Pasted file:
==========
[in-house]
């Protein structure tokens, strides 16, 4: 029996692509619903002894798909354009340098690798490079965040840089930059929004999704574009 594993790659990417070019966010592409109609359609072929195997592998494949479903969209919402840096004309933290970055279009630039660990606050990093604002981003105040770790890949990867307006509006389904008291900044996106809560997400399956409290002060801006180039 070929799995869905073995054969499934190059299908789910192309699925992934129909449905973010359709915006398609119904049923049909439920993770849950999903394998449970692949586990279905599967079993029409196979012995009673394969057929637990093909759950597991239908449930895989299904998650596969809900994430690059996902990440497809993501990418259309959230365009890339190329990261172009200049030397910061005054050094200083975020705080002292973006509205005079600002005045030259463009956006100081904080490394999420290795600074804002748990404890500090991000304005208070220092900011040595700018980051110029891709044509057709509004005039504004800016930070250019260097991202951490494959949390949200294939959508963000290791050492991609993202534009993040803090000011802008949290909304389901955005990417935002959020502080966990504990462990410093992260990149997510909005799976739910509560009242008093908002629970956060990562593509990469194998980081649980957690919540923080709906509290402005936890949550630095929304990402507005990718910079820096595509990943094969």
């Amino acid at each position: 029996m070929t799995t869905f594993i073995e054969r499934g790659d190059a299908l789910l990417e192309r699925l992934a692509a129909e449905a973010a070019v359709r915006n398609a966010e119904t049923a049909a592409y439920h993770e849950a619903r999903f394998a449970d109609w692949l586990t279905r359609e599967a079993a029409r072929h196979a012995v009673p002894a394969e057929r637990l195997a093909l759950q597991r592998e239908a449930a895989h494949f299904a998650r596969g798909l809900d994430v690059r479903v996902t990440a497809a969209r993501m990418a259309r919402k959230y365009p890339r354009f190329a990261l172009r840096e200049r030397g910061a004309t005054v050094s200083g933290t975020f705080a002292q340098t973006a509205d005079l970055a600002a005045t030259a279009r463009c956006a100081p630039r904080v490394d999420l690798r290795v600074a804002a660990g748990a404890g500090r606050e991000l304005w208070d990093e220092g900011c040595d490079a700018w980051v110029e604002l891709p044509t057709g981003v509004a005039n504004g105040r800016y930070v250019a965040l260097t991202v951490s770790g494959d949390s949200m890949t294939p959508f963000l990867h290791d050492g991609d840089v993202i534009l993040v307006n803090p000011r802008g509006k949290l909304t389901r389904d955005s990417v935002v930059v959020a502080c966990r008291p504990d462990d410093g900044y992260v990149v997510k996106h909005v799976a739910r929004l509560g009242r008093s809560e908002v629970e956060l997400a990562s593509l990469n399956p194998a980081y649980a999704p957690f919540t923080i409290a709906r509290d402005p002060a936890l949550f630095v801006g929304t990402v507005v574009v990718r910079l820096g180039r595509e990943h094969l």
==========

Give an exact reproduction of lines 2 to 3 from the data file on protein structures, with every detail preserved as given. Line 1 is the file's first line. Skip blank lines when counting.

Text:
């Protein structure tokens, strides 16, 4: 029996692509619903002894798909354009340098690798490079965040840089930059929004999704574009 594993790659990417070019966010592409109609359609072929195997592998494949479903969209919402840096004309933290970055279009630039660990606050990093604002981003105040770790890949990867307006509006389904008291900044996106809560997400399956409290002060801006180039 070929799995869905073995054969499934190059299908789910192309699925992934129909449905973010359709915006398609119904049923049909439920993770849950999903394998449970692949586990279905599967079993029409196979012995009673394969057929637990093909759950597991239908449930895989299904998650596969809900994430690059996902990440497809993501990418259309959230365009890339190329990261172009200049030397910061005054050094200083975020705080002292973006509205005079600002005045030259463009956006100081904080490394999420290795600074804002748990404890500090991000304005208070220092900011040595700018980051110029891709044509057709509004005039504004800016930070250019260097991202951490494959949390949200294939959508963000290791050492991609993202534009993040803090000011802008949290909304389901955005990417935002959020502080966990504990462990410093992260990149997510909005799976739910509560009242008093908002629970956060990562593509990469194998980081649980957690919540923080709906509290402005936890949550630095929304990402507005990718910079820096595509990943094969």
């Amino acid at each position: 029996m070929t799995t869905f594993i073995e054969r499934g790659d190059a299908l789910l990417e192309r699925l992934a692509a129909e449905a973010a070019v359709r915006n398609a966010e119904t049923a049909a592409y439920h993770e849950a619903r999903f394998a449970d109609w692949l586990t279905r359609e599967a079993a029409r072929h196979a012995v009673p002894a394969e057929r637990l195997a093909l759950q597991r592998e239908a449930a895989h494949f299904a998650r596969g798909l809900d994430v690059r479903v996902t990440a497809a969209r993501m990418a259309r919402k959230y365009p890339r354009f190329a990261l172009r840096e200049r030397g910061a004309t005054v050094s200083g933290t975020f705080a002292q340098t973006a509205d005079l970055a600002a005045t030259a279009r463009c956006a100081p630039r904080v490394d999420l690798r290795v600074a804002a660990g748990a404890g500090r606050e991000l304005w208070d990093e220092g900011c040595d490079a700018w980051v110029e604002l891709p044509t057709g981003v509004a005039n504004g105040r800016y930070v250019a965040l260097t991202v951490s770790g494959d949390s949200m890949t294939p959508f963000l990867h290791d050492g991609d840089v993202i534009l993040v307006n803090p000011r802008g509006k949290l909304t389901r389904d955005s990417v935002v930059v959020a502080c966990r008291p504990d462990d410093g900044y992260v990149v997510k996106h909005v799976a739910r929004l509560g009242r008093s809560e908002v629970e956060l997400a990562s593509l990469n399956p194998a980081y649980a999704p957690f919540t923080i409290a709906r509290d402005p002060a936890l949550f630095v801006g929304t990402v507005v574009v990718r910079l820096g180039r595509e990943h094969l």